Blue light constitutes one of the colors available in the visible light spectrum and can be seen by the human eye.
Blue light has a wavelength of between 400−495 nm. This short length confers on blue light a high energy visibility status. The main source of blue light is from the Sun.
With the recent advancements in technology, blue light is becoming readily available in man’s immediate environment.
Exposure to blue light also comes from access/interaction with a variety of computers, smartphones, televisions, tablets, and sources of lighting.
And the numbers of people exposed to blue light emissions continue to rise.
Statistics reveal that 70 percent of adults in the US own a smartphone while 45 percent make use of a tablet computer.
For children and younger ones, the numbers rise to as high as 86 percent. This means that these individuals receive copious amounts of blue light radiation on a daily basis.
These exposure levels raise serious health concerns.
On the one hand, natural exposure to blue light, during the day, is touted to boost energy levels, enhance alertness and improve one’s mood.
On the other hand, the issues with blue light exposure center on close proximity to smart devices, especially at night.
Again it is worth mentioning that blue light falls under the high energy visible light spectrum.
When viewing smart devices at night, the blue light high energy levels puts a huge demand on the retina of the eyes, especially in the low-light environment, like a dimly-lit or a totally dark room.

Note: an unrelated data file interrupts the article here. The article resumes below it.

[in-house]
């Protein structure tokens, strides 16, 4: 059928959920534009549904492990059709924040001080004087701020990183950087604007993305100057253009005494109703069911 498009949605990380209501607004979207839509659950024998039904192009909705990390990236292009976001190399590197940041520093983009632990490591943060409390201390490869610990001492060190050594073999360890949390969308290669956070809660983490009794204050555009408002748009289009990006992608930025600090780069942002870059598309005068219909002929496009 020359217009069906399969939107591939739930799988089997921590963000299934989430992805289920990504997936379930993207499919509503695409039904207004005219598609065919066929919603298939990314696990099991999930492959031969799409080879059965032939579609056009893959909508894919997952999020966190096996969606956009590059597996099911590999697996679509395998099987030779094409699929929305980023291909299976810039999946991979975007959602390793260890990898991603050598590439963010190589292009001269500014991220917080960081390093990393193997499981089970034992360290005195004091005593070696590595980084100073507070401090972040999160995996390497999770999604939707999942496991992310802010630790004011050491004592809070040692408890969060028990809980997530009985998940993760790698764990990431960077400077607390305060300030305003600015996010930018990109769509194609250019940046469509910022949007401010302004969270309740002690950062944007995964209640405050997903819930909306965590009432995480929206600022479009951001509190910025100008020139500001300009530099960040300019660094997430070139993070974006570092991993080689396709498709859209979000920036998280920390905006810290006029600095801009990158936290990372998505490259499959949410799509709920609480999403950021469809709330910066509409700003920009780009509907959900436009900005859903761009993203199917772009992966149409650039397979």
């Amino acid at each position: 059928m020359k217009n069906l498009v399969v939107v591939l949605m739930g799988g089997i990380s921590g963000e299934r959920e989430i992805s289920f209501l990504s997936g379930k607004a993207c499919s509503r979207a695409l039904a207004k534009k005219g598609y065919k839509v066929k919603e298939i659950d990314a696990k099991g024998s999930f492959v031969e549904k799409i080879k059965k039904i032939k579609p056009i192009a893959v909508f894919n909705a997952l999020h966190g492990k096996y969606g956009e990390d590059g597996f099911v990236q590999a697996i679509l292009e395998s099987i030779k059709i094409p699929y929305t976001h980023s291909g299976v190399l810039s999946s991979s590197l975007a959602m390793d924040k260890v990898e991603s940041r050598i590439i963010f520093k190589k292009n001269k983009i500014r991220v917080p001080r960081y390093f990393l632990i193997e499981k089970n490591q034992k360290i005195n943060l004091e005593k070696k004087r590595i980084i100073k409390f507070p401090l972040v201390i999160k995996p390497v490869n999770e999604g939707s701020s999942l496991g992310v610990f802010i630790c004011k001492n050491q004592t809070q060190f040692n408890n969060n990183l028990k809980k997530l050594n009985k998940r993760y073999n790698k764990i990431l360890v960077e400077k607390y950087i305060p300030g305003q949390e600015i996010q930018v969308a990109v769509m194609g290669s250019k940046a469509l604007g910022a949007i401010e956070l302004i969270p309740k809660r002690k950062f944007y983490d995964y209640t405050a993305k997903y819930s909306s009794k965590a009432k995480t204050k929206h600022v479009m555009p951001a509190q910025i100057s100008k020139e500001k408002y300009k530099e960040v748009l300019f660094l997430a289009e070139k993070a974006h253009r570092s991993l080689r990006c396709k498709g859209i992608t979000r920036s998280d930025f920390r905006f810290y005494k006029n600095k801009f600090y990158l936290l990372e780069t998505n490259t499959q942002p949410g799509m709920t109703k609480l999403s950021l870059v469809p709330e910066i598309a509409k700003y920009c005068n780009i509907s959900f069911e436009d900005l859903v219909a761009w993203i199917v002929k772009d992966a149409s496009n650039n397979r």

Prolonged exposure continues to exert this pressure, which may lead to the development of eye problems including digital eye strain, retina damage, dry eyes as well as age-related macular degeneration.
The human body is wired to stay active during the day and to unwind/rest (sleep) at night.
Studies show that over-exposure to blue light occurs at night.
The high energy levels associated with the light can increase the heart rate and body temperature as well as disrupt the natural sleep mechanism or clock (circadian rhythm).
In more detail, blue light emission has been found to hinder the release of melatonin, a chemical agent in the body that conditions the body’s need for rest and a good night sleep.
In effect, blue light has the potential of usurping the body’s need for sleep, leading to a wakeful night and often, a sluggish day.
While blue light, sourced from both the Sun and man-made devices, will always be around us, measures exist that can mitigate its effects. They include the following:
Endeavour to cut back on the amount of time spent in front of the screens of smart devices. It is also wise to take frequent breaks to give the eyes some rest.
Make use of blue light filters tailored for smartphones, tablets, and computer screens.
These materials lower the emission levels of blue light given off from these devices that could reach the retina.
Employ anti-reflective lenses to reduce glare and increase contrast.
These lenses also work to block blue light from smartphones and other devices.
Put in place a rule that ensures smartphones and other devices are put away at least 1 hour before bedtime.
In case you need help in coping with the effects of blue light, Iris has resources and materials to assist you.
The company produces intelligent software that installs on just about any device or computer and controls the amount of blue light emission that reaches your eyes.
Named after the company, Iris is basically software for eye protection, health, and productivity.
Iris achieves this feat in two ways:
Iris software comes in a variety of models to suit various budgets, needs, and demands.
Users can select from any of the following packages including Iris, Iris mini, Iris micro, Iris OS, Iris Floss as well as Iris floss for Wayland.
For more information and buying guide, do visit the manufacturer’s page at https://iristech.co/